“The Lie that Tells a Truth”

    I think the ethics in a fiction writer’s work lies in the fact that they are trying to elicit a more visceral and vicarious experience to help the reader better assimilate a subliminal lesson into their everyday lives rather than just provide a litany of knowledge to pack into their memories.

    Even the non-fiction works that I find the most educational and beneficial are those that incorporate some of the elements of fiction into them. Things like emotion, details, the five senses, character, setting, et cetera. They make it so much more impacting, enjoyable, and easy to understand.

    Any thoughts?

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    • I agree with you, James, especially in the part where you compare good literature and good non-fiction works. Sooner or later, every good scientist comes to fictional thinking/writing mode. I believe that the difference between writing fiction and writing non-fiction lies in the fact that these two categories of authors have different target ‘areas’: while non-fiction authors aim to reach their readers’ logic and mind, the fiction authors aim to influence the readers’ imagination and emotional personality. This determines the differences. Things like building stereotypes, manipulating, misleading etc. (which non-fiction styles consider as evil) become working tools in the hands of fiction writers. Sometimes, and I believe this is necessary and even inevitable, the two trends interfere under the pen of one author, and then a good – really good book is born, because it manages to influence both, the readers’ minds and imagination.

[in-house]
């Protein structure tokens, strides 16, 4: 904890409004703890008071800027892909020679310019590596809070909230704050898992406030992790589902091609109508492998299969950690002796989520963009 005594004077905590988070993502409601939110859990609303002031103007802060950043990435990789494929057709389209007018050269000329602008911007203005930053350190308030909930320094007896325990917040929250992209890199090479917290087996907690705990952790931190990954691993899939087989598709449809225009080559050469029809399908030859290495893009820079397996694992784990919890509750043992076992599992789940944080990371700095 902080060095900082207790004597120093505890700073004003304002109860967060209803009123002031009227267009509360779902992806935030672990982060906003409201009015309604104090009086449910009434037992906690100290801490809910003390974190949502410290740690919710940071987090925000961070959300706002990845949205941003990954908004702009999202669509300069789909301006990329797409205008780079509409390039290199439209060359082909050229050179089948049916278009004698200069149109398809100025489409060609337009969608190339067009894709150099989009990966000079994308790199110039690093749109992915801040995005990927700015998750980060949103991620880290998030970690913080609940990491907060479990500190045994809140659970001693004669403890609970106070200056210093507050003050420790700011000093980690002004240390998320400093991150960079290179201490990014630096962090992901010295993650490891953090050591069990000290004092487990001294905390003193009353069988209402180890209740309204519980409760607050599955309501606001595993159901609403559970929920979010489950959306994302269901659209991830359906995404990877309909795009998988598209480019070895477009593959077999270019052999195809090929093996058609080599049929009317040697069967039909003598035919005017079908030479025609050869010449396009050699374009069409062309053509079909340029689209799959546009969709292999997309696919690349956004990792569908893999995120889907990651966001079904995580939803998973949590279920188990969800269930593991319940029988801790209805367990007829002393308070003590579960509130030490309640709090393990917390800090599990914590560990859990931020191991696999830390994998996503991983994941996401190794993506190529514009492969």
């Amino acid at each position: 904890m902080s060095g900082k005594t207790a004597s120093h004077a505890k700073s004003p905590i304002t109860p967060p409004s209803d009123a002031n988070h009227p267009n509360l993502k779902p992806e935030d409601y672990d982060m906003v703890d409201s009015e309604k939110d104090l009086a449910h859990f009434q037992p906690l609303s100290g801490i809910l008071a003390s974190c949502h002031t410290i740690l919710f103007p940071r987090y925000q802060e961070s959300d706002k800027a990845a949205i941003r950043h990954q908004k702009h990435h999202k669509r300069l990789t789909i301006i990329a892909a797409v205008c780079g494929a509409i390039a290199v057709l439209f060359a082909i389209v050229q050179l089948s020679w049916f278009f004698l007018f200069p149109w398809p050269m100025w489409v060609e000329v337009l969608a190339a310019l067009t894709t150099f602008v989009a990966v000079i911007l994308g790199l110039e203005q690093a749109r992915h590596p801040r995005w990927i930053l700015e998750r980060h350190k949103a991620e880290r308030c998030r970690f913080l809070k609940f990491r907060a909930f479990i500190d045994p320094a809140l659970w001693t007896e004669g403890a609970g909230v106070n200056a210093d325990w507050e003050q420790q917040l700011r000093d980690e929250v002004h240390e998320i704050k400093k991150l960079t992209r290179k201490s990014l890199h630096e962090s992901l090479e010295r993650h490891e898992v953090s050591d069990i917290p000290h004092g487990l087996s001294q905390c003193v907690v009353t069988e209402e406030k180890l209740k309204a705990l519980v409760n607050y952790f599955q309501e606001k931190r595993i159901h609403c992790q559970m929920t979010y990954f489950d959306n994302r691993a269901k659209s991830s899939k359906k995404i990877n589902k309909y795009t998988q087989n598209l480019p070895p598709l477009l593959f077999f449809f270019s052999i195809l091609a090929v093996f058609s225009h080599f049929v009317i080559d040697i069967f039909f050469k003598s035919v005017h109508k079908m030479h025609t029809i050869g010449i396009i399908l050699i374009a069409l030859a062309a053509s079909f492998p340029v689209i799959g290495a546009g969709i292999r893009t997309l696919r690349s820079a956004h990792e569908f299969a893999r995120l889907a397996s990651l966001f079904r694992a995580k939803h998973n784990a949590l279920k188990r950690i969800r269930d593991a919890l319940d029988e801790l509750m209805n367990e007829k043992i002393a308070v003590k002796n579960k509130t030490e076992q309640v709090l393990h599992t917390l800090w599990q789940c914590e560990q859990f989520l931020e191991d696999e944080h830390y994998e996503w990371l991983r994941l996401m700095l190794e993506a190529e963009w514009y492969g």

Anyway, I am going to think more about this topic; probably, I will come up with another article soon. Thank you very much for your comment! I will continue thinking on it.

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Jerry Jay Carroll

New York Times bestselling author

Words on Empty Ears

Understanding someone’s way with words isn’t as simple as you think.

The Laude Lady

My Summa Cum Lousy Life

LostSymbols

Are we broken or just exhausted?